For a specific subset of patients with sporadic primary multiple-gland parathyroid disease, subtotal parathyroidectomy results in long-term normocalcemia in the majority of patients, with a minimal complication rate.
Retrospective analysis of outcomes in patients undergoing parathyroidectomy performed by a single surgeon (A.E.G.) between 1984 and 1999.
A multidisciplinary endocrine service based at a tertiary referral center.
Patients undergoing subtotal parathyroidectomy for primary hyperparathyroidism due to sporadic multiple-gland disease identified from a single surgeon's operative records (A.E.G.).
Main Outcome Measures
Data analyzed included demographic factors, operative and pathologic findings, and postoperative and long-term clinical and laboratory results, including calcium and intact parathyroid hormone levels.
Of 379 patients undergoing parathyroidectomy for hyperparathyroidism between 1984 and 1999, 49 (13%) had sporadic multiple-gland disease. Median preoperative calcium and intact parathyroid hormone (iPTH) levels were 2.7 mmol/L (10.8 mg/dL) and 11.79 pmol/L, respectively. Postoperative calcium and iPTH levels were available in 39 patients, and median values were 2.28 mmol/L (9.1 mg/dL) and 2.84 pmol/L, respectively. Long-term follow-up was available for 36 patients (73%), and duration ranged from 6 to 180 months (median, 44 months). Median calcium and iPTH levels at follow-up were 2.3 mmol/L (9.2 mg/dL) and 3.26 pmol/L, respectively, with 3 (8%) of 36 patients having evidence of persistent or recurrent hyperparathyroidism. No patient had biochemical evidence of hypoparathyroidism at long-term follow-up. Five patients (14%) had persistent elevated iPTH levels (range, 8.11-10.95 pmol/L) and normal calcium levels.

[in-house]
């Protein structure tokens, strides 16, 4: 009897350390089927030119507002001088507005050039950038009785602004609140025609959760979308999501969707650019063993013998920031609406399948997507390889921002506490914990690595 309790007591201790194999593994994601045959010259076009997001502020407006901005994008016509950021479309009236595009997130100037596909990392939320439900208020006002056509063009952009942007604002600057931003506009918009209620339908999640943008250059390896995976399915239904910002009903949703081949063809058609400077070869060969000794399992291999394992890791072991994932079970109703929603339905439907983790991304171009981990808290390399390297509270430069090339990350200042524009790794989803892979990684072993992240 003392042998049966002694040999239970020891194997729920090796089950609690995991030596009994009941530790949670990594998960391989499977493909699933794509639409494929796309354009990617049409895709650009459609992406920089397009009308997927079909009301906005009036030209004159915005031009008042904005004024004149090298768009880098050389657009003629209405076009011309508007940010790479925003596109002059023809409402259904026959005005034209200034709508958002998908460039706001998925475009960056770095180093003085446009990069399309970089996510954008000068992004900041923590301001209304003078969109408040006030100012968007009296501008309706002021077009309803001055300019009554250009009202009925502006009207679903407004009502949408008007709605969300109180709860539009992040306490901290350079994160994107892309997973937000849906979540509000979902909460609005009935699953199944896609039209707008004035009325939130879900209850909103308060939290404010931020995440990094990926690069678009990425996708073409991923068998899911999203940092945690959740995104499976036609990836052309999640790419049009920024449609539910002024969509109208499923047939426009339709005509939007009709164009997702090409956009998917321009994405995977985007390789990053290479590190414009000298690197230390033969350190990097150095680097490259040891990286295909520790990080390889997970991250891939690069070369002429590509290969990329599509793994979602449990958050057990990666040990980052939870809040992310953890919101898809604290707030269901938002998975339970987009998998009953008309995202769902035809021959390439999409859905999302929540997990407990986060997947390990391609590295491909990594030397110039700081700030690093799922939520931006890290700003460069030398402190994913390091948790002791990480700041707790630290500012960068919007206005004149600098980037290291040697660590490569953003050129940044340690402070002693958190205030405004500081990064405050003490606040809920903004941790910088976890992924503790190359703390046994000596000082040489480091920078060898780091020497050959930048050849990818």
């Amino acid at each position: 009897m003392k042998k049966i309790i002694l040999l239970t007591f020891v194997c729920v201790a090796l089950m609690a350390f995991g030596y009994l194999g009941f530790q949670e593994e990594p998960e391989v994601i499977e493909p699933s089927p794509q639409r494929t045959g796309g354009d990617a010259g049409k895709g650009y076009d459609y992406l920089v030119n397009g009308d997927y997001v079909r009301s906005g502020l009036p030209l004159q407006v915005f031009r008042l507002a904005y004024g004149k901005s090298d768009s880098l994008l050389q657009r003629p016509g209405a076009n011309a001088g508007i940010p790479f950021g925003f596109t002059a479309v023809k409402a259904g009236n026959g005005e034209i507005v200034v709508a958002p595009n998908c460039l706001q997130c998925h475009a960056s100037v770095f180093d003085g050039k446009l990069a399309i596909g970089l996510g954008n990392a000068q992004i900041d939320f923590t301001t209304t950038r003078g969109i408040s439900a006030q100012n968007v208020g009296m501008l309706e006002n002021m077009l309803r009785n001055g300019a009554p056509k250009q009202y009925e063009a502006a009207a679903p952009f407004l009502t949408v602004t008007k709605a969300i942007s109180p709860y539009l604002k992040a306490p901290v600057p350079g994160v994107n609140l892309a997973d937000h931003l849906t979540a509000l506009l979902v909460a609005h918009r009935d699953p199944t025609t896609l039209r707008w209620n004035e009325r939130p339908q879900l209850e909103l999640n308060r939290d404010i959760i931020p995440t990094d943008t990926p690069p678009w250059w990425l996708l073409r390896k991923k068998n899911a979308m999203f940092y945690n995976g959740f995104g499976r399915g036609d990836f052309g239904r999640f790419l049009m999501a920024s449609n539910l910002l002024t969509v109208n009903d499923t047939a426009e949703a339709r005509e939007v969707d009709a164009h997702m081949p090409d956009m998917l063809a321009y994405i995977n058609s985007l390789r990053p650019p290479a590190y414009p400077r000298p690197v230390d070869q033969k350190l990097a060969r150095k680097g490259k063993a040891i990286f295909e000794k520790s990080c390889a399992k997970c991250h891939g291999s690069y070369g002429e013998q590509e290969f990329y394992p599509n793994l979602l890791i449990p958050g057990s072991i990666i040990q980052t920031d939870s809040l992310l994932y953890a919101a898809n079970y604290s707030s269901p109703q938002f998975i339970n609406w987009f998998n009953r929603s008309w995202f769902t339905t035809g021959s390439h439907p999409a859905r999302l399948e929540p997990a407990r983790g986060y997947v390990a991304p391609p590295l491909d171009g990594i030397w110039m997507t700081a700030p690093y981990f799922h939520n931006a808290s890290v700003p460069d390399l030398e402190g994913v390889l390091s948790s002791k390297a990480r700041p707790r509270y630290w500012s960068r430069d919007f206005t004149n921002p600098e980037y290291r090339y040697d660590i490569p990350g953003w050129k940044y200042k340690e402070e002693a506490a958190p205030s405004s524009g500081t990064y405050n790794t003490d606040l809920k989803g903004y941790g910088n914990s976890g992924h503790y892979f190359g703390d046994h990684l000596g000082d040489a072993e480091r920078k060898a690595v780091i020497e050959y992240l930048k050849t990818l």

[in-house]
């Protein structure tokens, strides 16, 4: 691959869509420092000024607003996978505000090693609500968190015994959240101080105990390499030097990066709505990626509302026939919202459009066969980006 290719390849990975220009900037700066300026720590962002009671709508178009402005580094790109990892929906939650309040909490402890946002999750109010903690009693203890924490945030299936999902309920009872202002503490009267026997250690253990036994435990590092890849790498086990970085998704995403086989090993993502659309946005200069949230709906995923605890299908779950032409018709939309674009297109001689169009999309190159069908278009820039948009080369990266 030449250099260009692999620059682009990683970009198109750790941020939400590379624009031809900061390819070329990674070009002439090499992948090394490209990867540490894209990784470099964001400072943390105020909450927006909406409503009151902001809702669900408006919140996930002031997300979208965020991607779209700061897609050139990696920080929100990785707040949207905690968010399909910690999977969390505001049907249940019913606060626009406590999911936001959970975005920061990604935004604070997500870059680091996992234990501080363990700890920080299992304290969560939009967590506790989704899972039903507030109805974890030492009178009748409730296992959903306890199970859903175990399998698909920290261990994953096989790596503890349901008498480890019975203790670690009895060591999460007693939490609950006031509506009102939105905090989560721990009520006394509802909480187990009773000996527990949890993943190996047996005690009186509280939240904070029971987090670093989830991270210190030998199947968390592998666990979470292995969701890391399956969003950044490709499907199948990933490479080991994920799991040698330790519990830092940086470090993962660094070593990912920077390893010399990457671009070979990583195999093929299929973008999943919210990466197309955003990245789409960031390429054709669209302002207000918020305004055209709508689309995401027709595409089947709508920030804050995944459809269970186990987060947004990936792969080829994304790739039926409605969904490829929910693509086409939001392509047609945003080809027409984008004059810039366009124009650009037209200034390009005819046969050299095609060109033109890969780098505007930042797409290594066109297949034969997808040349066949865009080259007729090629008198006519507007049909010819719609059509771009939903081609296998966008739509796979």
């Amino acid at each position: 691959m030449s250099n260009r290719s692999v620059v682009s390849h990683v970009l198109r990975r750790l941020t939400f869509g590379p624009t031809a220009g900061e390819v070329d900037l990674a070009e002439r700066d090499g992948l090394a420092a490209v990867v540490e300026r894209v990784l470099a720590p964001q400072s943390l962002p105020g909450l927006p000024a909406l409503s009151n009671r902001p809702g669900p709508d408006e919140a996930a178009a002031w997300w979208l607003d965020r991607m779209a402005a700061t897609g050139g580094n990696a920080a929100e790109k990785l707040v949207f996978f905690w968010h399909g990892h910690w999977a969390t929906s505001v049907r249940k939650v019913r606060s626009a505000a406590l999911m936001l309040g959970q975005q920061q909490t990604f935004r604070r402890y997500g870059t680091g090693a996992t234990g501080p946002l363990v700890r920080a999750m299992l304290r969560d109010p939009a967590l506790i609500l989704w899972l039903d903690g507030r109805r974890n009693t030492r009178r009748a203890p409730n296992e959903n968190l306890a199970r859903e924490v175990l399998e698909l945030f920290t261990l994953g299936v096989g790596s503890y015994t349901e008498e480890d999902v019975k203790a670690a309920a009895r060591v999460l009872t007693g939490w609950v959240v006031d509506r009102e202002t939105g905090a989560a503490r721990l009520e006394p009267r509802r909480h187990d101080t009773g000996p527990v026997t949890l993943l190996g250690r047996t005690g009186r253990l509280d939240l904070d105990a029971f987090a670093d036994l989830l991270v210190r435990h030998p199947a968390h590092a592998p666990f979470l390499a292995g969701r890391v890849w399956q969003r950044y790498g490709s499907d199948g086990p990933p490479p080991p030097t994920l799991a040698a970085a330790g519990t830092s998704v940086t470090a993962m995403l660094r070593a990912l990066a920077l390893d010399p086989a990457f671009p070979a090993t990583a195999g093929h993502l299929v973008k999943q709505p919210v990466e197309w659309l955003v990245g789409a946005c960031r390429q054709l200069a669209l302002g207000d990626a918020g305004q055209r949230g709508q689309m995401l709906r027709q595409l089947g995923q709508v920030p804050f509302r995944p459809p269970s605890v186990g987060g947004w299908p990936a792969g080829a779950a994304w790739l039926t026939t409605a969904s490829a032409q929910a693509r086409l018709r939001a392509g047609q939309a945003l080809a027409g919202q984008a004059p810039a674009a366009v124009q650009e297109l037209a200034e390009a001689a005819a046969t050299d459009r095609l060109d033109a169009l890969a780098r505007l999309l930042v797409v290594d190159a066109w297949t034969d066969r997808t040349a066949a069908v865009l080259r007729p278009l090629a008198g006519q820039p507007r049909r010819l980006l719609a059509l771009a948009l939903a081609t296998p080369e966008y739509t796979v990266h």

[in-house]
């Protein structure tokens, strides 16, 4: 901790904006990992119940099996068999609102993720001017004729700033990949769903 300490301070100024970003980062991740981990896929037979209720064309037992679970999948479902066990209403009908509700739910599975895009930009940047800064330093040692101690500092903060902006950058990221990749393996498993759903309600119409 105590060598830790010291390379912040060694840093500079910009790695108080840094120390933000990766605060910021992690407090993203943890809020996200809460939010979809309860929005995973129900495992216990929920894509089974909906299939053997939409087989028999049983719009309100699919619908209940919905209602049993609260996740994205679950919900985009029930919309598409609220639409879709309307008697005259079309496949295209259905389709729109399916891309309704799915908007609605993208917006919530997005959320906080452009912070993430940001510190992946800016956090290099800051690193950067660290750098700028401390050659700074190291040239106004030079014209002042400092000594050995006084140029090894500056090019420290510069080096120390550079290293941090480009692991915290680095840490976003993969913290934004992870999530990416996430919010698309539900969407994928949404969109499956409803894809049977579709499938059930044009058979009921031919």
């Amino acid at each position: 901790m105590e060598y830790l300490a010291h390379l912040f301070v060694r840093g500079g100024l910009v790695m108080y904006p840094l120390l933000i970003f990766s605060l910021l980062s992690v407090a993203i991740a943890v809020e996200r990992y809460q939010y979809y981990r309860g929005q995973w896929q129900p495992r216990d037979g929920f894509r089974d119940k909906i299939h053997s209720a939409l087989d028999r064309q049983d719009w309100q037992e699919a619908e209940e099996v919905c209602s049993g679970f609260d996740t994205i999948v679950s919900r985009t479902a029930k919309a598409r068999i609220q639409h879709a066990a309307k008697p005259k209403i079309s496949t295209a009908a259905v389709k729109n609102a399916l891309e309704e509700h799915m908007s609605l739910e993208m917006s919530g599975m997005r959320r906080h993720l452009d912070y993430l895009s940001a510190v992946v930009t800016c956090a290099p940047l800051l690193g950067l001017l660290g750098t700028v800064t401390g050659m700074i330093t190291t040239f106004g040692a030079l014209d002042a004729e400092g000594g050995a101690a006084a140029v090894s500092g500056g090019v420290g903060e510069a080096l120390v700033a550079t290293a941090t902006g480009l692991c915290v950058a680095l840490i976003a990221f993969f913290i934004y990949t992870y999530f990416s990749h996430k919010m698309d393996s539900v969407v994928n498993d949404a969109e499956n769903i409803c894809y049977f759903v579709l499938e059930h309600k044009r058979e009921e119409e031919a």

Subtotal parathyroidectomy for sporadic primary multiple-gland disease resulted in a long-term normocalcemia rate of 92%, with minimal complications. Selective subtotal parathyroidectomy can yield excellent long-term results in patients with multiple-gland disease.